pyridine ring (1- 15N) [11] and 13C NMR of (1- 13C2) [12]. The structures of the labeled compounds as well as the resulting protonation pattern are illustrated in Scheme 3. The protonation states are labeled by Roman numerals which indicate the number of protons removed from the fully protonated compound. These protonation states refer to the whole molecule, and not necessarily to a given acidbase center. The consequence is a proton tautomerism of protonation states I, II and III as depicted in Scheme 3. In order to specify the tautomers, it is useful to label the three acidbase centers of PLP. Thus, we label the phosphate group as AH2, AH or A, the pyridine ring as BH or B, and the phenol group as XH or X, where electrical charges are omitted. A given protonation and tautomeric state can then be characterized by a combination of the labels of the three acidbase centers. In order to observe an effect of pH on the NMR signal of a given nucleus its chemical shift must change upon protonation/deprotonation. As proton transfer is fast in the NMR time scale, only signals are observed which represent averages over all protonation and tautomeric states. The chemical shift of the methylene carbon shows little dependence on the pH. By contrast, the 13C nucleus in the aldehyde or hydrate site is of diagnostic value. Thus, by analysis of the pH dependence of the signal of this carbon all four pKa values linking protonation states 0 to IV could be obtained both for the aldehyde, dominating at high pH, and for the hydrated form, dominating at low pH [12]. The pKa values of both species are not very different; the largest difference occurs for the interconversion between protonation states I and II. On the other hand, 13C NMR exhibits little diagnostic value for the tautomeric processes, in contrast to 15N NMR [11]. The chemical shift of the pyridine 15N nucleus changes strongly if the pyridine N is protonated or deprotonated. The average signal position then depends on the equilibrium constant of tautomerism. In protonation state 0 only BH is formed and in IV only B providing the intrinsic limiting chemical shifts at low and at high pH. In the hydrate, the pyridine is protonated almost entirely in all protonation states besides IV. By contrast, in protonation states II and III of the aldehyde the proton is almost equally located on the pyridine N or the phenolic oxygen. In protonation state I of the aldehyde, the proton is located entirely on the pyridine ring and not on the phosphate. In summary, one cannot associate independent pKa values to the acidbase centers of PLP as they depend on each other. The location of a proton in a given overall molecular protonation state depends on the equilibrium constant of tautomerism, which for a given protonation state is independent of pH. The pKa values of the aldehyde and of the hydrate are not very different, but the equilibrium constants of tautomerism are. Thus, the pyridine N of the hydrate is entirely protonated below pH 8.7, but only to about one half in the aldehyde below pH 8.3. Full protonation only occurs below pH 3.6. 3. Chemical states and protonation states of PLP in the presence of amines and L-lysine in aqueous solution In the past, PLP Schiff bases have been mainly studied by UVVis absorption techniques [1922]. However, UVVis spectroscopy lacks the chemical selectivity provided by multinuclear NMR spectroscopy. Therefore, 1H or 13C NMR at natural abundance in combination with UVVis absorption techniques has been applied [1921]. Recently, a combination of 13C and 15N NMR has been used to obtain detailed information about the protonation states and the intramolecular tautomerism of PLP aldimines [13]. In Scheme 4 depicted are the protonation states of different reaction products of PLP with amino groups. For simplication we use abbreviated structures which highlight the functional groups. Scheme 4a depicts the case of an external or internal aldimine exhibiting ve protonation states as PLP itself. The model aldimine of Scheme 4b formed by PLP with a diamine exhibits an additional protonation state arising from the free amino group. Six protonation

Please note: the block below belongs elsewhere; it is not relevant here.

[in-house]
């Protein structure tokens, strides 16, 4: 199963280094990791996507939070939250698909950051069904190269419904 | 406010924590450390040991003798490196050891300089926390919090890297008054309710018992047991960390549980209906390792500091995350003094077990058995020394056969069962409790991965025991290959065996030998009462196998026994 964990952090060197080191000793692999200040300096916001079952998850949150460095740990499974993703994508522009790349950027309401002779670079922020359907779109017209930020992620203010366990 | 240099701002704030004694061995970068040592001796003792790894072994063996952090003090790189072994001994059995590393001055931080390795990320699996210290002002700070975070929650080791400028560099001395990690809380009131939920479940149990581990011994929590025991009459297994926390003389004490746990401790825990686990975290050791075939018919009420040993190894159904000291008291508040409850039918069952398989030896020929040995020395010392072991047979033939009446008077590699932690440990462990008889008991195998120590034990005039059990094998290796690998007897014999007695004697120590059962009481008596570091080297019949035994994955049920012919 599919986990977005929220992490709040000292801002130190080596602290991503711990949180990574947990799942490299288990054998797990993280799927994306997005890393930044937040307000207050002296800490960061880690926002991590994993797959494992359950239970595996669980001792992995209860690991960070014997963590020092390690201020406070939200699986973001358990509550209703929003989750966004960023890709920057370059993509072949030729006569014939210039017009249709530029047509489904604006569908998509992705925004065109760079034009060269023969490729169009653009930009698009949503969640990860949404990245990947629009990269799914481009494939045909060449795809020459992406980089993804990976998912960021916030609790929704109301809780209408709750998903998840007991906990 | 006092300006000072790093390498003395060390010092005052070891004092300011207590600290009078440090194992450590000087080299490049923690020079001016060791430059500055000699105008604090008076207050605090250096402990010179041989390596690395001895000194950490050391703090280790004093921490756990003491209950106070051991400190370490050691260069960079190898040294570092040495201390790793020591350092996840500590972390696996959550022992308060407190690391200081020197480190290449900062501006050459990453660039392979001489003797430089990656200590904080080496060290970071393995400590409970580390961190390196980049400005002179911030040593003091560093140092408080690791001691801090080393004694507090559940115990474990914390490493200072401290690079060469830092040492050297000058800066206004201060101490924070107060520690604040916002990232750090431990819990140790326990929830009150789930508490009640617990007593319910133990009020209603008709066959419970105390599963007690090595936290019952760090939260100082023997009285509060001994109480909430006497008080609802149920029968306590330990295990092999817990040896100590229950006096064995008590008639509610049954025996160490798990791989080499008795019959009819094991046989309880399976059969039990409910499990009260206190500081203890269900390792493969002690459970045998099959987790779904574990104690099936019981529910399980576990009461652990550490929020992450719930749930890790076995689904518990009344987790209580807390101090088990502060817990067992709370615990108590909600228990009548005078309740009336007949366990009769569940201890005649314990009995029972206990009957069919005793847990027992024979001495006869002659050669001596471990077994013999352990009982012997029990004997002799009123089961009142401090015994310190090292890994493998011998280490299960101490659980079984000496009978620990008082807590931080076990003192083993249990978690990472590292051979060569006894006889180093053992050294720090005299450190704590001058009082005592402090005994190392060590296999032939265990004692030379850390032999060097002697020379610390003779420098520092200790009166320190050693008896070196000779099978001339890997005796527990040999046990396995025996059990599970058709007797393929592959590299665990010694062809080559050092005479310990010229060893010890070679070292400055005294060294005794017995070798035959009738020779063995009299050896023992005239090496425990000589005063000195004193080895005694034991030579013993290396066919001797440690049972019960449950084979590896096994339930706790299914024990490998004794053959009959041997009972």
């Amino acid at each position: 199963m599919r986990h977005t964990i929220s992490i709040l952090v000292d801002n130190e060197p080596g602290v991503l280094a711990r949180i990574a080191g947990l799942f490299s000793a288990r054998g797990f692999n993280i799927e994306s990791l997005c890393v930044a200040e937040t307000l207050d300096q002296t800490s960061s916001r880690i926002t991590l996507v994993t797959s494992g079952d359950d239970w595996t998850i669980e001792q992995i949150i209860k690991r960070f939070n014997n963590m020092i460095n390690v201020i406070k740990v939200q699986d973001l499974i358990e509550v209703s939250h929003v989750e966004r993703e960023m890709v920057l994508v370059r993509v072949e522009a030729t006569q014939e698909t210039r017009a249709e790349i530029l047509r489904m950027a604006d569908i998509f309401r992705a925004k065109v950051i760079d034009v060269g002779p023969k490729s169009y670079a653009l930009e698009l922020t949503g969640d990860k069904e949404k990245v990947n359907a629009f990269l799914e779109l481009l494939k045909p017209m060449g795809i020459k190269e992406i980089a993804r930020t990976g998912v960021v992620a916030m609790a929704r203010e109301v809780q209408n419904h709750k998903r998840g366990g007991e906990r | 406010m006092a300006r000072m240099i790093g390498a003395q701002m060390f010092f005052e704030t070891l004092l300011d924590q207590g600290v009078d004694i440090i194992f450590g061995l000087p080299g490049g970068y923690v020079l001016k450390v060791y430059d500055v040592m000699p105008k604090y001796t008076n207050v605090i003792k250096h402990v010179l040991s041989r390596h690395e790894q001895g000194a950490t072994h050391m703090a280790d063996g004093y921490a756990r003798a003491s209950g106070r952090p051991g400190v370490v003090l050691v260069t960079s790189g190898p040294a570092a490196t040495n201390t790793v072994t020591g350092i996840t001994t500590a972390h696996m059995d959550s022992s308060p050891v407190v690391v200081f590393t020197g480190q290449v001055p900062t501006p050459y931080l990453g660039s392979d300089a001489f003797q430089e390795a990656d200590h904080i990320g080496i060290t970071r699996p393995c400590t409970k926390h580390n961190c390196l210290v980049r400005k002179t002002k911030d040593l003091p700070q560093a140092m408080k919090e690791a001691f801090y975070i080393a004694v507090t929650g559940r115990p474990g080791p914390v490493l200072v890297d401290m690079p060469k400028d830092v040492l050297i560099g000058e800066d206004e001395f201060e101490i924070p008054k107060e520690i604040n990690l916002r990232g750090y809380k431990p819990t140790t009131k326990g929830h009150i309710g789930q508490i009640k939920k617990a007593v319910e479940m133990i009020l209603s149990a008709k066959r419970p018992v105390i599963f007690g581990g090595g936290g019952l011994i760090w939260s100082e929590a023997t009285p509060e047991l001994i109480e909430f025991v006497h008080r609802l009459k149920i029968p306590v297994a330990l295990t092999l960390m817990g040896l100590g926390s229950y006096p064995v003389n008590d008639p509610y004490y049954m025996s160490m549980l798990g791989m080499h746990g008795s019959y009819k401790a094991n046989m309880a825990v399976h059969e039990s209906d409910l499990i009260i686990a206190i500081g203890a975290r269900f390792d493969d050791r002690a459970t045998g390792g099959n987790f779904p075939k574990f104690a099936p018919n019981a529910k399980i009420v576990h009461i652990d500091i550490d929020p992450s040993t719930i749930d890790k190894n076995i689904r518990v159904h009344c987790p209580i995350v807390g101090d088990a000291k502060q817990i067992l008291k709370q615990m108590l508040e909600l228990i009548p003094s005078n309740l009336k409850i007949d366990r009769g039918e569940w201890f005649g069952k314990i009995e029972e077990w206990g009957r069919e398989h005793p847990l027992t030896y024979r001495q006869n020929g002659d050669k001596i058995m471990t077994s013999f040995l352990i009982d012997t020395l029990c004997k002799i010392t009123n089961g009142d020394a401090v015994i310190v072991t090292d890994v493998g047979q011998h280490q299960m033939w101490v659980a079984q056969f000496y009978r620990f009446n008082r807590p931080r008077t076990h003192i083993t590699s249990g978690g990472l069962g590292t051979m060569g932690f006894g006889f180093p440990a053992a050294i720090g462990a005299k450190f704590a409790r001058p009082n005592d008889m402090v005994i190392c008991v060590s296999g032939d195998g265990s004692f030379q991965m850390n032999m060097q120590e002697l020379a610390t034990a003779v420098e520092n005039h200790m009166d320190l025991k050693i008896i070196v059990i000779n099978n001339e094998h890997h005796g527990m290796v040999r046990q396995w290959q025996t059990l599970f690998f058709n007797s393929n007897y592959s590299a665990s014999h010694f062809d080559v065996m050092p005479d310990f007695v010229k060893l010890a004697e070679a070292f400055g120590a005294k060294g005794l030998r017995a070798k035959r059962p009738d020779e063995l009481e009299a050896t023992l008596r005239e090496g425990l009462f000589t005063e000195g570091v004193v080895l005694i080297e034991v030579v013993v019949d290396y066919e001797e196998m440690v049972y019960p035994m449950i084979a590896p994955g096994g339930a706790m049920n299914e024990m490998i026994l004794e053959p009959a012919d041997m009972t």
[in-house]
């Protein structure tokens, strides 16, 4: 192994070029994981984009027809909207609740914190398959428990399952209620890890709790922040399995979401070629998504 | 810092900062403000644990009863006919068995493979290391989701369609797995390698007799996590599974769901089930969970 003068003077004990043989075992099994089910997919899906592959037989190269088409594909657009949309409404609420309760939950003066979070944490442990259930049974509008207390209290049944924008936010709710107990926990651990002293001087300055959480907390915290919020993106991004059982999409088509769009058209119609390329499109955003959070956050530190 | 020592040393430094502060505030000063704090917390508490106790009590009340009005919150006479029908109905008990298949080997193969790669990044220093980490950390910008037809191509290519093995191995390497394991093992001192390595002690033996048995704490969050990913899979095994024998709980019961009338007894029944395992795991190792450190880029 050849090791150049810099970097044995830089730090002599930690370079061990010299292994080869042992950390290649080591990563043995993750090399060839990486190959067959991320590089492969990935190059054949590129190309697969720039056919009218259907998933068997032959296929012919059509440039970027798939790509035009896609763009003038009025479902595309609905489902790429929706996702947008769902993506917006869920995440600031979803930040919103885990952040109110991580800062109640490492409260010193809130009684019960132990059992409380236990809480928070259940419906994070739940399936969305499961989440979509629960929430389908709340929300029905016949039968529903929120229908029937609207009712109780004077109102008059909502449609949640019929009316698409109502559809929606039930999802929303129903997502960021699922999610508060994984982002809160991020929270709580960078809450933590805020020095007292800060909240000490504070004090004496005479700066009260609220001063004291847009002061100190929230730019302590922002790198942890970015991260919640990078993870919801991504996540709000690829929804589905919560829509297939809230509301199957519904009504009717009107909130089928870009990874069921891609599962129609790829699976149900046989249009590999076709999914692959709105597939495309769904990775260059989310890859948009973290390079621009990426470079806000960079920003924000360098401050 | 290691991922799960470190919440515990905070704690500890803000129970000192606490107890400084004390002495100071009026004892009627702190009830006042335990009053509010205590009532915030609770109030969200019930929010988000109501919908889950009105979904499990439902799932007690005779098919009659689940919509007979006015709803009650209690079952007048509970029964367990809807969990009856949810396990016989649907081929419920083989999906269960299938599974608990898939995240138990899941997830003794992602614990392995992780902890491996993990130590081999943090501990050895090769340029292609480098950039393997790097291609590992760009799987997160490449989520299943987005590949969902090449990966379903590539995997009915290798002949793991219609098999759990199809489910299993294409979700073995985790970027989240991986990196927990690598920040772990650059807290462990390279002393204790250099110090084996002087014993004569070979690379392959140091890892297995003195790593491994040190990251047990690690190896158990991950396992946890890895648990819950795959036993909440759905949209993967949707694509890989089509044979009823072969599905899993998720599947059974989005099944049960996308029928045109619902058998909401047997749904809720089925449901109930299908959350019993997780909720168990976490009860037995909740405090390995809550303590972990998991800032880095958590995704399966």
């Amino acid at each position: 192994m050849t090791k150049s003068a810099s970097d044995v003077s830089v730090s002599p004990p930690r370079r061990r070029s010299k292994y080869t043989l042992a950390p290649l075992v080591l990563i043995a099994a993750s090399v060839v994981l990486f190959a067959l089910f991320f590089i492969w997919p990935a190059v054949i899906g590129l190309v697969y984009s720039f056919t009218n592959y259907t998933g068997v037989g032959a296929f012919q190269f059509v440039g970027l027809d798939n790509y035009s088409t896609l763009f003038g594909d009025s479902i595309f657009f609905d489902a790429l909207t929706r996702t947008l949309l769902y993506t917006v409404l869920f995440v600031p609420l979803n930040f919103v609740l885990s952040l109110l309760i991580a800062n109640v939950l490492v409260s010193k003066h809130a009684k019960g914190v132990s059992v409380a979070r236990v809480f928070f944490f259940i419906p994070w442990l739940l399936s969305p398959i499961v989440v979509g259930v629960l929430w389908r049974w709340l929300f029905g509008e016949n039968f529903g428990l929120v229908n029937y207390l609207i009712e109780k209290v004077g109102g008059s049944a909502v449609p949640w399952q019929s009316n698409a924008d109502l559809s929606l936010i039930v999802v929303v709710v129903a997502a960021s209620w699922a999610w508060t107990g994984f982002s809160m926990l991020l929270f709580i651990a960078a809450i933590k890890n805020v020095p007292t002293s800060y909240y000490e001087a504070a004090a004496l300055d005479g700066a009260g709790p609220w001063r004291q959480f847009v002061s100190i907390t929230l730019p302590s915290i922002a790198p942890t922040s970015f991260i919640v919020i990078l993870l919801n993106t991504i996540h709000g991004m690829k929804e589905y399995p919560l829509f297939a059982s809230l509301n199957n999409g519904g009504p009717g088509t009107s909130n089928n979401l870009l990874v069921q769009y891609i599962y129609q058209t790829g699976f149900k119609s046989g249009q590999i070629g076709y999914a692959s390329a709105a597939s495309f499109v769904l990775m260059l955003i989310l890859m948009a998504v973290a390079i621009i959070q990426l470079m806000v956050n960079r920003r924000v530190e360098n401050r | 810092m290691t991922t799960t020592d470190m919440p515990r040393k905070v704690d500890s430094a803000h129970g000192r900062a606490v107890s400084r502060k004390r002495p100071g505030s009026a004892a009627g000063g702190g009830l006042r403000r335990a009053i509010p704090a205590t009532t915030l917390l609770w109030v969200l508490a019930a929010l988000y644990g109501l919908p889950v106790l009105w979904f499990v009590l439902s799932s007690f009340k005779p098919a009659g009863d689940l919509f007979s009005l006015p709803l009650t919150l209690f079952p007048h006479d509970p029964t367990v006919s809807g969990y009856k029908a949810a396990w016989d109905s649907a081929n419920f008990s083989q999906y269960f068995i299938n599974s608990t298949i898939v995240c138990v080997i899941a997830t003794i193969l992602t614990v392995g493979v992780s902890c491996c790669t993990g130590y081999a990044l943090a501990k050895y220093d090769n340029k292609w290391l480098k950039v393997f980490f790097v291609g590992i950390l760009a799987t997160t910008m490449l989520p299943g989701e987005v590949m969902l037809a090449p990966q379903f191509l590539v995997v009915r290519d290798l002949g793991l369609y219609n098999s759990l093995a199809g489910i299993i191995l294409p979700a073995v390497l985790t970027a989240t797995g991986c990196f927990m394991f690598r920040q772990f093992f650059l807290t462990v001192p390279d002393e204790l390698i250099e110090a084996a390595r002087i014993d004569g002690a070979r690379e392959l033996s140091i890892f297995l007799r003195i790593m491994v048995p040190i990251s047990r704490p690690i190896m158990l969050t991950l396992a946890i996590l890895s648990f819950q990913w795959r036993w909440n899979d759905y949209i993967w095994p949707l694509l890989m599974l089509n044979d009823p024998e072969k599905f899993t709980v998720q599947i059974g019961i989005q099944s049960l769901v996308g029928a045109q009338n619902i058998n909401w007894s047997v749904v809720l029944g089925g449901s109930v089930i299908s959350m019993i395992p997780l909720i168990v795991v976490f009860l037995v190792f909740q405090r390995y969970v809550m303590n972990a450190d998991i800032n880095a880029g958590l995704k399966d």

R H N H O P N H CH3

RNH2 or H2O

equilibrium constant K larger


P

R N H O N H CH3

enolimine tautomer

ketoenamine tautomer active for transimination

Scheme 2. Tautomerism of PLP Schiff bases between an enolimine and a ketoenamine form depending on the protonation of the pyridine ring. Adapted from Ref. [17].

Please cite this article as: H.-H. Limbach, et al., Critical hydrogen bonds and protonation states of pyridoxal 5-phosphate revealed by NMR, Biochim. Biophys. Acta (2011), doi:10.1016/j.bbapap.2011.06.004